Thursday, December 3, 2009

Root Cause

Last night was very productive. I started out trying to force progress on Sorcerer's Carnival. That didn't end so well and almost had my Muse and I not speaking to each other. So I moved back to Galileo and made great progress (cut 2200 words but ended up almost 500 ahead of starting word count in revisions).

This morning, I sat back to review why I've been having so much trouble with Sorcerer's Carnival. There are several factors playing into this story. First, this is my first serious fantasy story. Second, this genre - while great to read - is not easy for me to write. And Lastly, I don't think I liked the original revisions I made based on critique feedback.

Let's address each core piece and figure out how it's affecting my progress:

First: First Fantasy Draft
I had to delve into a lot of research prior to outlining and drafting this story. It was exciting for me and the first version was a bit sentimental for me. I was so excited about it. I love new opportunities for creative outlet. I don't this this is the core issue for further development.

Moving on...

Second: Difficult Genre for Me to Write
That first draft came out like a rushing waterfall. The editing and revisions have been more like water boarding torture. You wouldn't think fantasy would have so many boundaries and rules. But there are many. This is more apparent with the subject matter of sorcery and powers. Trying to be consistent with industry and reader expectations has been very difficult, aggravating, and stressful. Not too mention I hate rules and unlike sci-fi where the more implausible the farther out in the future I go...sorcery rules are bound by a historical and sometimes religious constraints. This is a definite issue to my progress on this story.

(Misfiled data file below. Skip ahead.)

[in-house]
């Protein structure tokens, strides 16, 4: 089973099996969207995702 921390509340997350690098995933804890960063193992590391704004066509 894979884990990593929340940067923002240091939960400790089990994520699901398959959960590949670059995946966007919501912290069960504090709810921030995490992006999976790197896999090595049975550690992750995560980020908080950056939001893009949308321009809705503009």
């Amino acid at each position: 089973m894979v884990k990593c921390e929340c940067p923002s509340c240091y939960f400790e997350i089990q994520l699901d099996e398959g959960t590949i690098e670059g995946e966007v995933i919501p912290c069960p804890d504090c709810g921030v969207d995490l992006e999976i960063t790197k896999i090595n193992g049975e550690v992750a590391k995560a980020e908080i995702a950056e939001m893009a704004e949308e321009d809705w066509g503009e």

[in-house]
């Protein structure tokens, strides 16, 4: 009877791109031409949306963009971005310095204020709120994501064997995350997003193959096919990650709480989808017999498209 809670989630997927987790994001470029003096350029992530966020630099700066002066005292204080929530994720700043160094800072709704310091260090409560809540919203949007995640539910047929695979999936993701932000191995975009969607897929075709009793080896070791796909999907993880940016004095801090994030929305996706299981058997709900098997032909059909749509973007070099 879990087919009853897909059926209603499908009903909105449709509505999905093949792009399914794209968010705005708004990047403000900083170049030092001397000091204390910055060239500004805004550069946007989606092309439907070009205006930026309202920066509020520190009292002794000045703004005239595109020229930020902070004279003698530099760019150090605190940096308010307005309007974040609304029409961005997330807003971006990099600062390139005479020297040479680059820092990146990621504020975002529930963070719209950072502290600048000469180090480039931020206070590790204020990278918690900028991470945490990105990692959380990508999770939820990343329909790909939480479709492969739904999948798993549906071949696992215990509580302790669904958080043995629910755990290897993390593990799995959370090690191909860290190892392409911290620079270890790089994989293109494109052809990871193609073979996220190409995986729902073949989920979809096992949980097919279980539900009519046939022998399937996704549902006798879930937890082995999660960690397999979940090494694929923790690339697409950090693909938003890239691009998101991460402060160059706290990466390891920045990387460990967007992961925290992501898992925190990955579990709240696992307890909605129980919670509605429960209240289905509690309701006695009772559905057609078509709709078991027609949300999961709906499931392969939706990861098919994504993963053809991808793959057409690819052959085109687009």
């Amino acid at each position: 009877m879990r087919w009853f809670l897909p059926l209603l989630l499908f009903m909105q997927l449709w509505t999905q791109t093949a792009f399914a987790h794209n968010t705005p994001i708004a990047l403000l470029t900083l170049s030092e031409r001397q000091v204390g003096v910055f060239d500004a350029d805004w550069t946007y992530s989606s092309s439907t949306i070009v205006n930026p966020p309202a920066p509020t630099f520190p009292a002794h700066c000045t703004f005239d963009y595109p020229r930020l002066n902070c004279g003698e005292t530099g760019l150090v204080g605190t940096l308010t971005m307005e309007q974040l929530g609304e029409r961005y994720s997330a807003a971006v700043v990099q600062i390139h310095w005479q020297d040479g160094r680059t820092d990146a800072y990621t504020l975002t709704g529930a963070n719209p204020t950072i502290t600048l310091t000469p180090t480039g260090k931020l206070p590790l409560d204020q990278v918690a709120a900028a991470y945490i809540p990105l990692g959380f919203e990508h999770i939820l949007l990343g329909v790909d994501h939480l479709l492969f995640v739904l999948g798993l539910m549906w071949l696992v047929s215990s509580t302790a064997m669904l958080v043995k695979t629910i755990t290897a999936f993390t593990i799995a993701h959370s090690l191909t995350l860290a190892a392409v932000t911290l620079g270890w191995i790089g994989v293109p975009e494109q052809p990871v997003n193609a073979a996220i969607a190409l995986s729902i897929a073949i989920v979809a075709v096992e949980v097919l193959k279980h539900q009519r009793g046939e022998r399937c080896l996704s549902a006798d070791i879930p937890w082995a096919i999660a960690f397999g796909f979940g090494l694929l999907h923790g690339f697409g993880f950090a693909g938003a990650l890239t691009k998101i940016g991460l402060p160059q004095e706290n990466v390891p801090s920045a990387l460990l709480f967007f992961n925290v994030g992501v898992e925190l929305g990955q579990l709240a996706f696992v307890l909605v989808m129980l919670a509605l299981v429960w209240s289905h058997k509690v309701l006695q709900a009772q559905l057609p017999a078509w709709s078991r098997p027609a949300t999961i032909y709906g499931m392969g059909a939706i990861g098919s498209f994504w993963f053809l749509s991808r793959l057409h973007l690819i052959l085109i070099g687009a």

Okay, keep this going...

Third: Unhappy Critique-based Revisions
Because my weakness in the previous area, I relied heavily on the critique suggestions. Too heavily. By the time I was done changing what all the reviewers thought needed to be changed, both my Muse and I seemed pretty cut out. It didn't feel like my story anymore. This is unacceptable to me and my writing ethics.

Well, enough whining. I've come to the core of my problem and really laid out my issues. To fix this and get back on track I think I need to do the following:
  • Reread the original draft
  • Go through the critiques again and mark which ones fit with who I am as a writer
  • Outline a balanced plan of action
  • Stick with my instinct
  • Put the story that I feel is right out there and hope for the best

Okay, feeling much better. Good writing all!

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